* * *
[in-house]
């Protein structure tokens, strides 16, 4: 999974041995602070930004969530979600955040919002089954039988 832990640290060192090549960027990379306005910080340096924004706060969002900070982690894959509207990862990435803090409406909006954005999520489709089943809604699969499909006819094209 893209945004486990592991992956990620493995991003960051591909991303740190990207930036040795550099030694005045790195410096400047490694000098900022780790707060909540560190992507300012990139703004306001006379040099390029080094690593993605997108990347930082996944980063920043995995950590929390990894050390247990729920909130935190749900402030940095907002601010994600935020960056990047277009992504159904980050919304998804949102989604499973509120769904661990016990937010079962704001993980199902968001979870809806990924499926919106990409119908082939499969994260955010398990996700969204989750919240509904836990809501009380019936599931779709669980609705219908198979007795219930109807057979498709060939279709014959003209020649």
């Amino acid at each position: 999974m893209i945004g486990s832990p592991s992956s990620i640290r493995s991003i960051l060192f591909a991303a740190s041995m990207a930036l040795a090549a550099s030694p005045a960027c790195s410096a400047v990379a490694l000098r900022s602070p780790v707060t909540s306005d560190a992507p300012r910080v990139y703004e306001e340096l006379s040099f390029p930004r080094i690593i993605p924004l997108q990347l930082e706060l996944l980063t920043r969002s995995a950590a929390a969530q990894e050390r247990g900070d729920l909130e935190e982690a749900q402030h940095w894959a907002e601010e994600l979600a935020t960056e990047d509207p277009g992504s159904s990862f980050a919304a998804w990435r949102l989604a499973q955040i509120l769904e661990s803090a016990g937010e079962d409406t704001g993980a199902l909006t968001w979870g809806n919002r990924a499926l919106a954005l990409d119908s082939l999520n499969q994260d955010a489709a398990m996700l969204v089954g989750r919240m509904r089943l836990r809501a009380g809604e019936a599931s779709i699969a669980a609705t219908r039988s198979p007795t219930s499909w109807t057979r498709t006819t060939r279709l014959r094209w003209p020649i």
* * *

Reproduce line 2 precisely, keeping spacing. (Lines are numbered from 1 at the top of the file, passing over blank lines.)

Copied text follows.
């Protein structure tokens, strides 16, 4: 999974041995602070930004969530979600955040919002089954039988 832990640290060192090549960027990379306005910080340096924004706060969002900070982690894959509207990862990435803090409406909006954005999520489709089943809604699969499909006819094209 893209945004486990592991992956990620493995991003960051591909991303740190990207930036040795550099030694005045790195410096400047490694000098900022780790707060909540560190992507300012990139703004306001006379040099390029080094690593993605997108990347930082996944980063920043995995950590929390990894050390247990729920909130935190749900402030940095907002601010994600935020960056990047277009992504159904980050919304998804949102989604499973509120769904661990016990937010079962704001993980199902968001979870809806990924499926919106990409119908082939499969994260955010398990996700969204989750919240509904836990809501009380019936599931779709669980609705219908198979007795219930109807057979498709060939279709014959003209020649």